Aldemaro (Al) Romero was born in Caracas, Venezuela, on September 11th, 1951. His father was the famous musician Aldemaro Romero (Sr.), known for his vast range of productivity as a composer, arranger, conductor, and performer of many different types of music, from popular to academic. Aldemaro Romero Jr., obtained his bachelor’s degree in Biology (Zoology emphasis) from the University of Barcelona, Spain, where he met his wife, Ana, also a biologist by training. He paid his way through college working as a science writer and broadcast producer. He wrote the weekly science page of a local Spanish newspaper (El Noticiero Universal) as well as numerous popular articles in many other publications. He also wrote, produced, hosted, and directed hundreds of radio shows for two radio stations: Radio Nacional de España and Radio Peninsular. He also produced short documentaries about science that were broadcasted by the Spanish TV network Televisión Española. For this work he received the 1974 the Feijoo Prize, the Spanish Science Journalism Award, awarded by the Spanish Association for Advancement of Science. Al Romero working as a science writer while an undergraduate at the University of Barcelona, Spain As an undergraduate, Romero also did some research work first as a coordinator of the hydrozoology lab at the Museum of Zoology of Barcelona where he worked on marine bioacoustics and later at the Geology Museum of the Seminario Conciliar of Barcelona. His work included describing a number of fossils of horseshoe crabs and enigmatic invertebrates which later happened to be representatives of a new subphylum today extinct. After graduating from the University of Barcelona in 1977 Dr. Romero continued his work as a science writer in both Spain and Venezuela and, in 1981, began his career as a graduate student in the Department of Biology at the University of Miami, Florida, where he worked on evolutionary biology of cave fishes. He carried out both field work in Costa Rica and Mexico and lab work at the University of Miami. He completed his Ph.D. in 1984 with each chapter of his dissertation being a peer-reviewed article. Between 1985 and 1986 Dr. Romero worked as a Venezuela Program Director of The Nature Conservancy in Washington, D.C., and in 1986 founded BIOMA, The Venezuelan Foundation for the Conservation of Biodiversity with headquarters in Caracas, Venezuela. As a Executive Director and CEO of that organization he developed a number of land-conservation programs, biodiversity databases, fundraising activities, and outreach programs while writing extensively on environmental issues, including a textbook on environmental sciences which he co-authored with his wife, Ana. During one of his field studies he, together with his colleague Ignacio Agudo, discovered that dolphins were being killed to use their meat as shark bait. In 1994 this news was carried out in the international media including CNN after which he received death threats. He fled with his family to the U.S. and shortly after was accused by the Venezuelan government of “treason to the motherland” for denouncing the killing of dolphins. Back in the U.S. he resumed his academic career by simultaneously teaching at the University of Miami and Miami-Dade Community College and later at Florida Atlantic University, while publishing several peer-reviewed papers on cave fishes and marine mammals. From 1998 until 2003 he was Associate Professor and Director of the Environmental Studies Program, at Macalester College, St. Paul, Minnesota, where he continued his teaching and research work in the areas of cave fish behavior and environmental history of marine mammals in the Caribbean while revamping the Environmental Studies Program by creating new courses and emphasizing the interdisciplinary nature of that area of knowledge. Al Romero (center) with Macalester College students and other collaborators doing cave fish research in Trinidad, W.I. From 2003 until 2009, Dr. Romero was Chair and Professor of the Department of Biological Sciences at Arkansas State University (ASU) where he developed a number of new initiatives that increased grant money and the number of publications in his department by approximately 600%. He also created a host of new courses in the areas of biospeleology, marine mammals, history and philosophy of science, science in the cinema, and science communication. Dr. Romero also developed an intense outreach program: he edited and also wrote many articles for the weekly and nationally syndicated column in the local newspaper, The Jonesboro Sun. He was also the producer of the weekly radio show “Science in the Natural State”, as well as of numerous TV documentaries. By the time he left ASU more than 200 articles and 170 radio scripts had been produced. Together with Dr. John Pratte, Associate Dean for Research and External Engagement at ASU, Romero developed the idea of the “Science Flicks,” a public series of science-based movies that included panelists and later became a course. Al Romero conducting a necropsy of a sea otter in his marine mammal laboratory class at ASU Together with Dr. Joy Trauth he edited the book “Adventures in the Wild: Tales from Biologists from The Natural State” published by Arkansas University Press, which presented the field and lab experiences of the Biology faculty at ASU. He also wrote two of chapters for that book narrating his life-threatening experiences as a field biologist. During his tenure as Chair at ASU, Dr. Romero distinguished himself as a successful fundraiser that allowed his department to improve the infrastructure of several of teaching labs and to be engaged in a number of outreach initiatives such as “The Hall of Science” exhibit carried out in conjunction with the Department of Chemistry and Physics. He also was the Editor-in-Chief of the Journal of Integrative Biosciences, a peer-reviewed, open access electronic journal published by Arkansas State. Dr. Romero donated to the Ellis Library of ASU his 16,000-document collection on environmental issues in Latin America. This is a unique set of publications that provides researchers around the world with exceptional and extremely difficult to find materials about the state of the environment south to the U.S. border. In 2009, Romero accepted the position of Dean of the College of Arts and Sciences at Southern Illinois University at Edwardsville (SIUE). Al Romero's Socratic Oath as Dean Al Romero during the 2012 Fall Commencement ceremony at SIUE Throughout his career Dr. Romero has published more than 680 pieces including numerous books, peer- reviewed publications and monographs on a wide variety of subjects including cave biology, marine mammals, paleontology, environmental studies, and history and philosophy of science. He has produced, written and, in many cases directed and hosted, about 1500 radio and 50 TV shows, including some award-winning nature documentaries. Al Romero's CV Al Romero's List of Publications His wife Ana is an Instructor of Spanish in the Department of Foreign Languages and Literature at SIUE. They have two daughters: Jessica who is an attorney in Chicago and Andrea a Ph.D. student in Biology at the University of Kansas.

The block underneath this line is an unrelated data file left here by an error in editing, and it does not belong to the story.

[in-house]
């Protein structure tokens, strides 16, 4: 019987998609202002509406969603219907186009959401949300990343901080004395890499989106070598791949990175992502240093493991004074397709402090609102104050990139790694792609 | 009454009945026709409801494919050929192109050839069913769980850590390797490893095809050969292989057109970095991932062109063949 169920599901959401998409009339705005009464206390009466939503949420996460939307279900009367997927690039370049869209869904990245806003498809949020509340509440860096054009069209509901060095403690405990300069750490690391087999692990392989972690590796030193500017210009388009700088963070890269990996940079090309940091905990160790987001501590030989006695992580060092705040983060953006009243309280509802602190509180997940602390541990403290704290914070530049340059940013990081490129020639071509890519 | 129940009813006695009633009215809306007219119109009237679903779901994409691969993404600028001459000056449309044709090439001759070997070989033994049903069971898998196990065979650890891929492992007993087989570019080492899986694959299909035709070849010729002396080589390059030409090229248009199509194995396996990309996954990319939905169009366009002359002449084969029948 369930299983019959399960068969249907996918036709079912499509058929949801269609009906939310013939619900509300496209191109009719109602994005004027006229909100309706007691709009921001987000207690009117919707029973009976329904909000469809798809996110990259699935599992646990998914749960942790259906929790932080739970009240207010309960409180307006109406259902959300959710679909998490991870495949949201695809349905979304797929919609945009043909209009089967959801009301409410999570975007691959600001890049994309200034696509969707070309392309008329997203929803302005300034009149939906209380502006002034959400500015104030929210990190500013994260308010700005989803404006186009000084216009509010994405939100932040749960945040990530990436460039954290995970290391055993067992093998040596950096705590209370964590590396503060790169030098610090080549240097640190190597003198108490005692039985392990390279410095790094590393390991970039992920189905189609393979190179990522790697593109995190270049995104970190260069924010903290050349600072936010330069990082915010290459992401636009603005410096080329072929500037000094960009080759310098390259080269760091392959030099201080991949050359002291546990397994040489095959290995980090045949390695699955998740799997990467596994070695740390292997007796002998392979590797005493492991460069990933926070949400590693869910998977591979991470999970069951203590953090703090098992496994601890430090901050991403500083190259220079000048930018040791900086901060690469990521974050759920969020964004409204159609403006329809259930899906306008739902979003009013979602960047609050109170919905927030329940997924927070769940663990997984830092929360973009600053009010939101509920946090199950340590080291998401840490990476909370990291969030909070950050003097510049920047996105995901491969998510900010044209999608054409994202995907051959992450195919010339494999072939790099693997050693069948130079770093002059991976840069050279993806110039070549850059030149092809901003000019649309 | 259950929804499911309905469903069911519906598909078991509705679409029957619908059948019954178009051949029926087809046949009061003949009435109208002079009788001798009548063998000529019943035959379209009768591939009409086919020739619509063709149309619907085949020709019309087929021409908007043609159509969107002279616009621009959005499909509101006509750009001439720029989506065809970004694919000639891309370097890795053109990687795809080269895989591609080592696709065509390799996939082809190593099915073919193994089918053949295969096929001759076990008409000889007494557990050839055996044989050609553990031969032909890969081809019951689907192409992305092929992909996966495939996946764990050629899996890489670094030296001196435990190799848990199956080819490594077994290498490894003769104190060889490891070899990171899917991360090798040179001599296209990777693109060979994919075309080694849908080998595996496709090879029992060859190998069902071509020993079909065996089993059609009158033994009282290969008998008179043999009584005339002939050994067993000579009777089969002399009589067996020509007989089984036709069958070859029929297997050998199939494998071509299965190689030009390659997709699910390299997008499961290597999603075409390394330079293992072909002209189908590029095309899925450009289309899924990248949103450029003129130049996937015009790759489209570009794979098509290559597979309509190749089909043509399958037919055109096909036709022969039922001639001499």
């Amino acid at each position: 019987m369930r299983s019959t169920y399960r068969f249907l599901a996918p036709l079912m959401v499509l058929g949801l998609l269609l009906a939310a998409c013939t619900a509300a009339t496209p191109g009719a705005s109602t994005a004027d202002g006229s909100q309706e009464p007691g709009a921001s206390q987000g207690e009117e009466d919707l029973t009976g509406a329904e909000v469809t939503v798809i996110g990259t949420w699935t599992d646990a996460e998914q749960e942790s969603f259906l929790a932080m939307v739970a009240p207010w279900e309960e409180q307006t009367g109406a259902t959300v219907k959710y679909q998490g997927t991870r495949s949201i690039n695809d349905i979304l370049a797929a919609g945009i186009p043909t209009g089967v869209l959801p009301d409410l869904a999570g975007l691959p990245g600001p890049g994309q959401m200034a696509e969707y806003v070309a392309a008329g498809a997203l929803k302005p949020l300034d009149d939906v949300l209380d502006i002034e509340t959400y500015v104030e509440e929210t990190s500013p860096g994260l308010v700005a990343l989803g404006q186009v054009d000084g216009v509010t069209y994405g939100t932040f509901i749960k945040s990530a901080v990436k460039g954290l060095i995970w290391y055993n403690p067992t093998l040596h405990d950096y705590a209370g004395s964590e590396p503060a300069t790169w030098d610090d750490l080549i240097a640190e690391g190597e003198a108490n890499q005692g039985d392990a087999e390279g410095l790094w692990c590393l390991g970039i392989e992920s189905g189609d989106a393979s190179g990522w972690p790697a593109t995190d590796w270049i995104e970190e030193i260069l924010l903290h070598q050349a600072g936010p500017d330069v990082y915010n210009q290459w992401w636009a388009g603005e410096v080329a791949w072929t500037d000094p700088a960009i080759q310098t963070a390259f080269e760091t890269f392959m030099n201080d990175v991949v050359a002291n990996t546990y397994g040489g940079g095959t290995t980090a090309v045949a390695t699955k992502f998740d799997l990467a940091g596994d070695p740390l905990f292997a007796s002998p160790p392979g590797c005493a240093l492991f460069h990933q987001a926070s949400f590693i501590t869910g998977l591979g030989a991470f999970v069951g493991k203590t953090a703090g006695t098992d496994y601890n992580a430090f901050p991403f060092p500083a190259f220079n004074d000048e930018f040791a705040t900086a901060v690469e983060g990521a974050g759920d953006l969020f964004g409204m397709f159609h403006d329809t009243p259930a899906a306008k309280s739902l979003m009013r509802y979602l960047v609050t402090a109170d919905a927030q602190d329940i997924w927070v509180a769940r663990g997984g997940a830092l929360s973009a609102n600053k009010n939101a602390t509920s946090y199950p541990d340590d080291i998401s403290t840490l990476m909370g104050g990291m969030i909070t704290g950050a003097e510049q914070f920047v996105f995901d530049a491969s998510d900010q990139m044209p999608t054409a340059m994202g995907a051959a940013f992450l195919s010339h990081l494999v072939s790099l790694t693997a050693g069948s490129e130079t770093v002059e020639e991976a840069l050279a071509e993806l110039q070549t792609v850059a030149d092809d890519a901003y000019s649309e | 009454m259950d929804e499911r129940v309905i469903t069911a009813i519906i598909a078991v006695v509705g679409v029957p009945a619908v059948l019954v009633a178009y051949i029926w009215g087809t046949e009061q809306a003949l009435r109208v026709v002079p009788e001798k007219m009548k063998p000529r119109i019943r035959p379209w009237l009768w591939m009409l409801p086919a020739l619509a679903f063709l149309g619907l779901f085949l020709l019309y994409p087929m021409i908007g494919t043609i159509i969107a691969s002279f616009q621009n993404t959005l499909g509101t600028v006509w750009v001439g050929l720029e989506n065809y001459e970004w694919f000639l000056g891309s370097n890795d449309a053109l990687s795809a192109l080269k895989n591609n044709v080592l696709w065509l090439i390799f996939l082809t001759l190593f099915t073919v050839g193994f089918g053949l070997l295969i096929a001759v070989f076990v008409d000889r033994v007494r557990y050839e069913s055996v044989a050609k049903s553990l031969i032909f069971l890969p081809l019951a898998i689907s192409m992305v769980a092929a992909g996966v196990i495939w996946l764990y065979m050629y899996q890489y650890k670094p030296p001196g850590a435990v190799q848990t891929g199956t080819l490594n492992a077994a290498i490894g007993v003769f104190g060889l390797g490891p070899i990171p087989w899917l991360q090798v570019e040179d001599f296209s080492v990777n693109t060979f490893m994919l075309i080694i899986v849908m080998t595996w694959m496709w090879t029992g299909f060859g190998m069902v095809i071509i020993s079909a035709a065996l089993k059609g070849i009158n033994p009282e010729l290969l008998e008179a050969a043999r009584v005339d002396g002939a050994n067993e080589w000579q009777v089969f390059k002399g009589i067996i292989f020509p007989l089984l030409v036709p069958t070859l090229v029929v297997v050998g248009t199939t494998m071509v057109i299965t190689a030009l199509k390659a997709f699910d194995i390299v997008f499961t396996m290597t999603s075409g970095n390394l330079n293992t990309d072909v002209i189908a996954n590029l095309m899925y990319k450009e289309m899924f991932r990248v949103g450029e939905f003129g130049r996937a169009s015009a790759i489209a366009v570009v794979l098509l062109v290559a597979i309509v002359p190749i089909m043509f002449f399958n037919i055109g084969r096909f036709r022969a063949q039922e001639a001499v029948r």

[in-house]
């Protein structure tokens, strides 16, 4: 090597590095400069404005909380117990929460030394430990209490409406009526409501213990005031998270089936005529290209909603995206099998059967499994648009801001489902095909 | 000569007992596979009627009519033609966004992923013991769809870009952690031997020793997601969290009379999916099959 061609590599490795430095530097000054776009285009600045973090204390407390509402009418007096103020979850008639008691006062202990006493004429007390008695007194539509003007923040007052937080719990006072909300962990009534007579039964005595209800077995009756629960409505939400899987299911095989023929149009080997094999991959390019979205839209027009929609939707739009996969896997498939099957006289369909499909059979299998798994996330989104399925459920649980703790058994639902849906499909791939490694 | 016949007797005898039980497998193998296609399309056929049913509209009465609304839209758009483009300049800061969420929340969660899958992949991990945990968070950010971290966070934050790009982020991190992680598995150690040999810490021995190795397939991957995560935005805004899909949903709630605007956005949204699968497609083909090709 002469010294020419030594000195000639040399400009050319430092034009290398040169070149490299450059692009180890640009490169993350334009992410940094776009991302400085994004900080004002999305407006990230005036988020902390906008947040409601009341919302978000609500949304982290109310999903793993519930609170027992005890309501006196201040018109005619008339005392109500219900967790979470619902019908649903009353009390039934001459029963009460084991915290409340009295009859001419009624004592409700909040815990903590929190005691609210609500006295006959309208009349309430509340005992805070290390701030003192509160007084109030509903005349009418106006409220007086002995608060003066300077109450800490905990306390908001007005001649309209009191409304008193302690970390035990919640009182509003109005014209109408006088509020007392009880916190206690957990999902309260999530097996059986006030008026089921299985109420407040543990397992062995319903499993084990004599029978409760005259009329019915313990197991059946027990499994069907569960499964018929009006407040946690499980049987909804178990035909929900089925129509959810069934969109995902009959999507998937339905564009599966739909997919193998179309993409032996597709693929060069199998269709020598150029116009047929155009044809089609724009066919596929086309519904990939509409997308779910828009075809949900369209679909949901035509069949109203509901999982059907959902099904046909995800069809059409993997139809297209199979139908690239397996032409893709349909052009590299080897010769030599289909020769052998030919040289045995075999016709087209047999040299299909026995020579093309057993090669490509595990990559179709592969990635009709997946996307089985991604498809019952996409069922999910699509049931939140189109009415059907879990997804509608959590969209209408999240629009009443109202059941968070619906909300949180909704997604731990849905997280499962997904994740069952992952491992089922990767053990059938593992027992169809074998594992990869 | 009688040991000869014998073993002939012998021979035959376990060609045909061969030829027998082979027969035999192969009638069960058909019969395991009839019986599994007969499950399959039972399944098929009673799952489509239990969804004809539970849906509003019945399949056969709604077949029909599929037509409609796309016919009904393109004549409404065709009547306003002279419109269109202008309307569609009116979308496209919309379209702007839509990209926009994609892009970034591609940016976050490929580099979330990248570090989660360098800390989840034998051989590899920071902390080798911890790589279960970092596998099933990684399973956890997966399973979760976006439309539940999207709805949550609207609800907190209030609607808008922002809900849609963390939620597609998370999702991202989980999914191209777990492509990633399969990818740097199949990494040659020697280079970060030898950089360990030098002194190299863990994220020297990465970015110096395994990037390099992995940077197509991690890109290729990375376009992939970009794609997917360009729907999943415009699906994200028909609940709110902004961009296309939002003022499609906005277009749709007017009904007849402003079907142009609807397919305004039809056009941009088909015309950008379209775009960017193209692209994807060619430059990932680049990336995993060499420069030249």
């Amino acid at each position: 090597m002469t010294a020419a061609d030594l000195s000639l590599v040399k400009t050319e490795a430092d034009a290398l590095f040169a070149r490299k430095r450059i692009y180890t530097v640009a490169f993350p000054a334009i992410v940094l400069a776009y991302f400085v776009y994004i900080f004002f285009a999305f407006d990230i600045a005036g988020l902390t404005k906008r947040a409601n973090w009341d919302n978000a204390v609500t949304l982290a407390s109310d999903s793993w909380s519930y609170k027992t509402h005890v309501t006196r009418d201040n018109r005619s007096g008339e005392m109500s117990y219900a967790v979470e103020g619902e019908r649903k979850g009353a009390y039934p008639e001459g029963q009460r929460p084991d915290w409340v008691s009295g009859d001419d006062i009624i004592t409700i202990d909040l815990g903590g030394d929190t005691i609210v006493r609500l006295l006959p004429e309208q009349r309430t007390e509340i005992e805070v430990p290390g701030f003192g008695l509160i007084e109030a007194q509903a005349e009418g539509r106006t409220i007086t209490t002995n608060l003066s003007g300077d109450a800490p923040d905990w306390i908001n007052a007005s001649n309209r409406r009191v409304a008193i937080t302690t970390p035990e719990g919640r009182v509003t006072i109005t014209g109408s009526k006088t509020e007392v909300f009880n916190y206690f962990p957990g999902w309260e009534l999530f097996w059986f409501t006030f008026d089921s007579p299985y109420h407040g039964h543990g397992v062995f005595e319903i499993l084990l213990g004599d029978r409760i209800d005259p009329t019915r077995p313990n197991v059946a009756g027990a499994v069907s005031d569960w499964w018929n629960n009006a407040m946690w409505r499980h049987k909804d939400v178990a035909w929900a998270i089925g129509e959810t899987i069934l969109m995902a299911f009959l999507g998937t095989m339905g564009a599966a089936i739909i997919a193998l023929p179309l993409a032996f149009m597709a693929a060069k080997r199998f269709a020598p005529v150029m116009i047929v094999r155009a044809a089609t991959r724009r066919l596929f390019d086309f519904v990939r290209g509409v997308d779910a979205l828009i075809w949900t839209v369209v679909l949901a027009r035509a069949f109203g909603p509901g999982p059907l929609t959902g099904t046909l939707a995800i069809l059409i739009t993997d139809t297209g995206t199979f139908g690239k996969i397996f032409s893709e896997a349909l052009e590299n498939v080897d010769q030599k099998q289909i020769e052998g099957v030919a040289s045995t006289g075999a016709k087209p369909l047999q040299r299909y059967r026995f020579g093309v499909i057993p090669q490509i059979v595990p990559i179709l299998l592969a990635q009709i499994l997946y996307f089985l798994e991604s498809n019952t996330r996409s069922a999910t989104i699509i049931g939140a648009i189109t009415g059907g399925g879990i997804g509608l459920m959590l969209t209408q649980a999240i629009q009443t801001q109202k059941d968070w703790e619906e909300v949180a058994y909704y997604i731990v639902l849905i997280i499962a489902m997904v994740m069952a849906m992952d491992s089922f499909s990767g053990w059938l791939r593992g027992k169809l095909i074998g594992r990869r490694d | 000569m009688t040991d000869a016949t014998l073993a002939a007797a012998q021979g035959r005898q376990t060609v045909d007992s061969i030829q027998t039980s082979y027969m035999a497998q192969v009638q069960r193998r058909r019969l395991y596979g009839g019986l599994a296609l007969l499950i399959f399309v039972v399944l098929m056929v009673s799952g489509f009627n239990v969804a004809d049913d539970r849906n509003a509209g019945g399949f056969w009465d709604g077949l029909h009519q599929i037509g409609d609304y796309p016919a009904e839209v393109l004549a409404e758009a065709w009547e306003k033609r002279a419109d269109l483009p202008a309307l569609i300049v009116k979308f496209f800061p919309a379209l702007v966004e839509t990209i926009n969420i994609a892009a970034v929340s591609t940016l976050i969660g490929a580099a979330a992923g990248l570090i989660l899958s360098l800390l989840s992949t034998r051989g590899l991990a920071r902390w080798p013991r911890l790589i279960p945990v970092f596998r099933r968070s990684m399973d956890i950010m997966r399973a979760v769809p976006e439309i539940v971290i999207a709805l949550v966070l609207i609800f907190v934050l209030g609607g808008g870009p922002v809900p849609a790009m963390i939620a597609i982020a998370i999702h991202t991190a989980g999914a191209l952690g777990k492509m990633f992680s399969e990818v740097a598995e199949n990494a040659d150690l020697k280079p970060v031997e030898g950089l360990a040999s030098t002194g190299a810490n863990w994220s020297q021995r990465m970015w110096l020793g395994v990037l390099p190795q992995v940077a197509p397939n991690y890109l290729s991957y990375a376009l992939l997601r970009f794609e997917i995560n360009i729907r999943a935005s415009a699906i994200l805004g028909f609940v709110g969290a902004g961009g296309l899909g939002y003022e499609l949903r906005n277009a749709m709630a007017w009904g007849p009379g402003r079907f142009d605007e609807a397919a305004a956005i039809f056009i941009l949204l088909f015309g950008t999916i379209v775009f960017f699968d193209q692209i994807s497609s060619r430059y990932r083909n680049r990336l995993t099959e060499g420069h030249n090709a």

E-mail: Al Romero